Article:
While most of Authentic Texas’s “Trail Drives” follow auto routes, this one may best be accomplished by taking to the air. Instead of looking for a friend to ride drag you may want to find a wing man.
Lots of Texas history is linked to aviation, and particularly to airport passenger terminals across the state. So make note if you find yourself with a layover in some of Texas’s commercial passenger airports. (Or take to the skies yourself, if you are one of Texas’ 86,000+ active FAA-licensed pilots.)
The oldest link on the trail is in San Antonio. Stinson Field, now Stinson Municipal Airport, is the second oldest continuously operating airport in the nation and the oldest west of the Mississippi. Founded in 1916 when the Stinson family established their flying school, it became San Antonio’s first municipal airport. Still a general aviation (private aircraft) airport with a beautiful WPA terminal dating from 1935, Stinson is located along the city’s Mission Trail, between Mission San Jose and Mission San Juan Capistrano, just 16 miles from its much larger cousin, San Antonio International Airport. Also, it is home to the Texas Air Museum at Stinson Field. And don’t forget San Antonio’s link to military aviation, starting at Fort Sam Houston in 1910. What a great first stop!
The 1940 Air Terminal Museum in Houston is the beautiful building you see flash by when landing or departing on a scheduled commercial flight at Houston’s William P. Hobby Airport. It’s on the west side of the airport along runway 13R/31L. It’s a beautiful Art Deco building where Braniff Airways and Eastern Airlines passengers landed or departed starting in 1940. With regular operating hours, lots of permanent displays, and a great website to help plan your visit, you may want to schedule a morning or afternoon layover the next time you fly through Houston Hobby. Just step outside to the public transportation area to get a taxi or a ride service for the short ride to the museum.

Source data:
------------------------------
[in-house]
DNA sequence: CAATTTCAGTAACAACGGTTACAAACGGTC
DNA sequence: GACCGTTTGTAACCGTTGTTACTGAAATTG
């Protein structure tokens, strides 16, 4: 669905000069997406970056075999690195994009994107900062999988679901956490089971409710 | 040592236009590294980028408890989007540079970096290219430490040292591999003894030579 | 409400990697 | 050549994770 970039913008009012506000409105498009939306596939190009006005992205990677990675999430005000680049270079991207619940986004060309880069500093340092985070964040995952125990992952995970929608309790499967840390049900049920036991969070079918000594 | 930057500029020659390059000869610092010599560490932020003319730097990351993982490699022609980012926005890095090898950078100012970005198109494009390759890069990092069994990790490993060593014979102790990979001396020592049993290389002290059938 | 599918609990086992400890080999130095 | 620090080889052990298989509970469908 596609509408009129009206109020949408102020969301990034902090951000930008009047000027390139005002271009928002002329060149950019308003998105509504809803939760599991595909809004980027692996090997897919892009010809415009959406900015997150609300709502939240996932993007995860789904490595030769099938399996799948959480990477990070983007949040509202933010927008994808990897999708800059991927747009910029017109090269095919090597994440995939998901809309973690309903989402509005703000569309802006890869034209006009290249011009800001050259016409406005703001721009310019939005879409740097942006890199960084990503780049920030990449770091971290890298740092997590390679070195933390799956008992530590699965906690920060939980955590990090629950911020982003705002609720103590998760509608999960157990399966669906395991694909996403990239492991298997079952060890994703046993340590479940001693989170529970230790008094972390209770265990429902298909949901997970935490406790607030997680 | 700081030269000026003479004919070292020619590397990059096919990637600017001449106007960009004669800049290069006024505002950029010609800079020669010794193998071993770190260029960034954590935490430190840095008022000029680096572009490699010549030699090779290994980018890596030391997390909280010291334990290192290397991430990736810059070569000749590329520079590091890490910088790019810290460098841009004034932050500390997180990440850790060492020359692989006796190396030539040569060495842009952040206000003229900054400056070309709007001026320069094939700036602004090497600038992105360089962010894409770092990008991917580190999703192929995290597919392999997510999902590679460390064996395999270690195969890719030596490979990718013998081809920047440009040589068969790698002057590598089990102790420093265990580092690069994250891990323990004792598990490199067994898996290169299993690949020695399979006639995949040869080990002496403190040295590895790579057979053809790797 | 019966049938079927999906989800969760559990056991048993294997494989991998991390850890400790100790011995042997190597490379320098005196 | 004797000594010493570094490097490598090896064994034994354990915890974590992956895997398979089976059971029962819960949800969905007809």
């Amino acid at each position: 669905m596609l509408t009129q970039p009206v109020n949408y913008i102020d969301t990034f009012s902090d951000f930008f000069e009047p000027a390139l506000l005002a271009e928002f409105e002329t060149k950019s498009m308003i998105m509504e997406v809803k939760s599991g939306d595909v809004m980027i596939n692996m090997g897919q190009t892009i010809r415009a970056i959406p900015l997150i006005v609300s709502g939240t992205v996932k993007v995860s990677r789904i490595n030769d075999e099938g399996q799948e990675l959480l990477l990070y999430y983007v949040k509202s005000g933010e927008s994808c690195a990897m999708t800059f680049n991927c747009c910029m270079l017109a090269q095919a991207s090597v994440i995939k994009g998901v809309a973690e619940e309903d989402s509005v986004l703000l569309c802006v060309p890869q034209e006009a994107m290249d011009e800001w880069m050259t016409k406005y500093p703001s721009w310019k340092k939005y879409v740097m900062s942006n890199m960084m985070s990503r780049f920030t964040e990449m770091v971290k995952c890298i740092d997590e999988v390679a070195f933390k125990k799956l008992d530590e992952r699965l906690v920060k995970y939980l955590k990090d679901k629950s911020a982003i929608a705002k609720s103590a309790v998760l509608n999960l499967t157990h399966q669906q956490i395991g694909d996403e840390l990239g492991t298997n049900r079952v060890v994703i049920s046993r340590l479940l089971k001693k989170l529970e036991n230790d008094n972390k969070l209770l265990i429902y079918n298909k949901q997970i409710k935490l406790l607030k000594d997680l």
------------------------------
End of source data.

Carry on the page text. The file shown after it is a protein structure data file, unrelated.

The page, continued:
Amarillo’s Rick Husband Amarillo International Airport makes the list because of its namesake. Husband was an Amarillo native, an astronaut, and commander of NASA’s STS-107 mission in 2003. The space shuttle Columbia was the crew’s home for sixteen days as they conducted more than eighty experiments. Tragically, Columbia disintegrated on re-entry to Earth’s atmosphere on February 1 as it passed over Husband’s home state. Many pieces of the shuttle were found strewn along its flight path over east Texas. All the crew perished.
Find a small display in the main ter- minal recounting Husband’s life and his career at NASA. It is right next to the main ticket counter. Don’t miss the larger-than-life statue of Husband located in the terminal’s general waiting area with the starry-sky ceiling above his out-stretched arm. Then, turn around to see the Airport Art Project featuring local and regional artists. It’s all in the terminal’s public area—no need to worry about clearing TSA security.
Every Texan who flies probably has changed planes at Dallas’ Love Field at some point in their life; some are there several times a week. It certainly has the legs to be a historic landmark. Founded in 1917 as an army air base and transitioned into the city’s main airfield until the 1970s, it may be best known for a couple of events linked to its past.
Love Field was the location for Air Force One in 1963 when then–vice president Lyndon B. Johnson took the oath of office after the assassination of President John F. Kennedy. Just ten years later, Love Field was the focus of legal and political battles over the development of the new Dallas/Fort Worth International Airport. Fledgling Southwest Airlines refused to move to the new airport. Over forty years later, thanks in large part to Southwest, Dallas Love Field is one of the busiest airports in the nation, and Southwest is a major force in the American travel industry. (For a more in-depth history of Love Field, see page 40.)
A state historical marker at the intersection of Herb Kelleher Way and Aviation Place outlines the story. And don’t miss the Frontiers of Flight Museum, located at Love Field.
Former frequent flier Eric Miller always looks for interesting things to do in airport terminals. Eric also remembers his family’s 1956 Buick Roadmaster Station Wagon—including the portholes over the front tires—a perfect road-trip vehicle.